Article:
The former head of South Korea’s intelligence agency, Ra Jong-yil, claims to have evidence that North Korean dictator Kim Jong-il did not plan to leave his son, Kim Jong-un, in charge of the country, but a combination of infighting between an appointed committee and the younger Kim’s efforts to cement his hold on power resulted in his rise to leadership.
Ra tells the UK Telegraph that the elder Kim had attempted to set up a ten-person committee to replace him upon his death, a plot he is to describe in detail in a forthcoming biography of Jang Song-thaek, the husband of Kim Jong-un’s aunt. Jang was executed and erased from North Korean records by the younger Kim’s orders.
Not only did Kim allegedly have an alternative plan for the North Korean regime, he explicitly rejected the idea of Kim Jong-un becoming ruler. “Even when he was still in good health, some of those close to Kim Jong-il suggested that he should name one of his children as his successor, but he brushed those suggestions aside on at least two occasions,” Ra told the Telegraph.
Ra’s theory as to how the ten-person committee collapsed is two-fold: while the ten chosen leaders of North Korea bickered in the immediate aftermath of Kim Jong-il’s death, his son struggled to consolidate power. “He fought hard,” Ra notes. “He had some very strong competition, including the brother of Kim Il-sung, the founder of the nation, his own step-mother, who was very powerful, and his step-brothers and sisters.”
The younger Kim has eliminated this competition in the years since coming to power. Some he has executed, while others have died under mysterious circumstances. Of particular note are his aunt, Kim Kyong-hui, and her husband, the aforementioned Jang Song-thaek.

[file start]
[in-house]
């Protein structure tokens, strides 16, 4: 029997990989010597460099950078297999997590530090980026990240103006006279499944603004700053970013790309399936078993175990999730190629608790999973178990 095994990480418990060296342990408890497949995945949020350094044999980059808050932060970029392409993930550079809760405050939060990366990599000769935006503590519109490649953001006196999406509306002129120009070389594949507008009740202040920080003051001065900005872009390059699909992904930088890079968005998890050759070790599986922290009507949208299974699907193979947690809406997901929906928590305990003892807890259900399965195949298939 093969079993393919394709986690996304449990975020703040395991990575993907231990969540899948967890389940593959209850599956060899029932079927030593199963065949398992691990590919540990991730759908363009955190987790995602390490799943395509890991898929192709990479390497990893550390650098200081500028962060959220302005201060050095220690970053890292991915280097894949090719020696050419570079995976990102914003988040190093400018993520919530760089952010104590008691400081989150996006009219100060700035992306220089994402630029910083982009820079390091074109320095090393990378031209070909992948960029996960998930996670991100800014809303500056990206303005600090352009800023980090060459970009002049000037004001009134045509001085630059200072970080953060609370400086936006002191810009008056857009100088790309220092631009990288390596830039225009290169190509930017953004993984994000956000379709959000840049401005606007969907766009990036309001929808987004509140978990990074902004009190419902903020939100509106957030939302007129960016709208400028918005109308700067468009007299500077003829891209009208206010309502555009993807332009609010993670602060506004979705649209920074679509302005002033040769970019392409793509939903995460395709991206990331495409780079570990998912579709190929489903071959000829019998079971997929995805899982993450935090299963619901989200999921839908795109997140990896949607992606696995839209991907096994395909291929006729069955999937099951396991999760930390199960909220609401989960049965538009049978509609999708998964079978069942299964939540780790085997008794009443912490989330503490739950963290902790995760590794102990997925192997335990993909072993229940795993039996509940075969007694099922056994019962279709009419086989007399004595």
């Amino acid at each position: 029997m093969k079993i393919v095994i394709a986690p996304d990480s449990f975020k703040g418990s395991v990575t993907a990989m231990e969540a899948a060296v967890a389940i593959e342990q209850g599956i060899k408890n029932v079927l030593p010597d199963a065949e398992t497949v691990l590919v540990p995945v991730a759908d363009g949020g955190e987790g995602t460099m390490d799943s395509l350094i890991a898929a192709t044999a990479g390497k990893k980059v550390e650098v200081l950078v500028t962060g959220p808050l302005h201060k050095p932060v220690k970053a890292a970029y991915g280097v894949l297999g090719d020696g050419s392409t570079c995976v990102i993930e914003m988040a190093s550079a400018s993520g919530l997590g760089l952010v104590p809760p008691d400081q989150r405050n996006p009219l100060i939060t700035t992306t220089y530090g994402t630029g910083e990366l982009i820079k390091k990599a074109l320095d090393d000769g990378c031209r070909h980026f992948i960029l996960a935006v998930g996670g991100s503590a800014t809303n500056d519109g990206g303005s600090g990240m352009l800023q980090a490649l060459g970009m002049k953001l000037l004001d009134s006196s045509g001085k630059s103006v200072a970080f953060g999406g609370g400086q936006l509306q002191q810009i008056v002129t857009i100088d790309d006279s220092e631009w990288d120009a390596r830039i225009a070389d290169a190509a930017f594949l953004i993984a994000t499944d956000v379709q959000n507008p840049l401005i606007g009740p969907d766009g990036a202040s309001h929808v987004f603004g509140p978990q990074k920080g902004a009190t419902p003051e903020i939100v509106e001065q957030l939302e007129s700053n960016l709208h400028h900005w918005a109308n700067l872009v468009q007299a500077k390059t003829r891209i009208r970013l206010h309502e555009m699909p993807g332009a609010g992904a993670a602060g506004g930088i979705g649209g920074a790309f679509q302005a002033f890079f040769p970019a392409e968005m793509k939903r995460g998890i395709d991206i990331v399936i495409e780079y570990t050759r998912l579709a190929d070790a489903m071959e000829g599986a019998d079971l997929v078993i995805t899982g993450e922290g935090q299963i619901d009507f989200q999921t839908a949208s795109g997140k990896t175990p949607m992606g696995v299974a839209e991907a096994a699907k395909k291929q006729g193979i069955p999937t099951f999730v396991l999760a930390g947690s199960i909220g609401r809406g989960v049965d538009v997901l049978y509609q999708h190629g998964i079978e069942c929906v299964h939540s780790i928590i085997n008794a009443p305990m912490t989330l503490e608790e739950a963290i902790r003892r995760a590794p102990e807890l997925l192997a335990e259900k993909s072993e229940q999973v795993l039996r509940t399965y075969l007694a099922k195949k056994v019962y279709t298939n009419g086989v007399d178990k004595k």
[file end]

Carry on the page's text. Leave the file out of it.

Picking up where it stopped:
Kim Kyong-hui disappeared from the public eye entirely last year, and many assume she is dead. At least one North Korean defector believes the Pyongyang dictator had his aunt killed. “Kim Jong Un ordered his aunt, Kim Kyong Hui to be killed. Only his bodyguard unit, Unit 974, knew this–now senior officials also know she was poisoned,” the defector, known as “Mr. Park,” said in May 2015. Other theories as to her fate include death involving a number of illnesses, including heart disease and stroke, a bout of alcoholism, or suicide. Others believe she is alive, but in such critical condition Pyongyang has kept her whereabouts secret.
Thaek’s death was not a state secret. The Korean Central News Agency (KCNA), the main state news outlet, accused him of being “worse than a dog,” “human scum” who deserved his execution. He allegedly had “improper relations with several women and was wined and dined at back parlors of deluxe restaurants,” in addition to indulging in other corrupt activities, though the North Korean government put forth no evidence of this.
The articles criticizing Jang, as well as any article mentioning him at all, have disappeared from Korean media archives.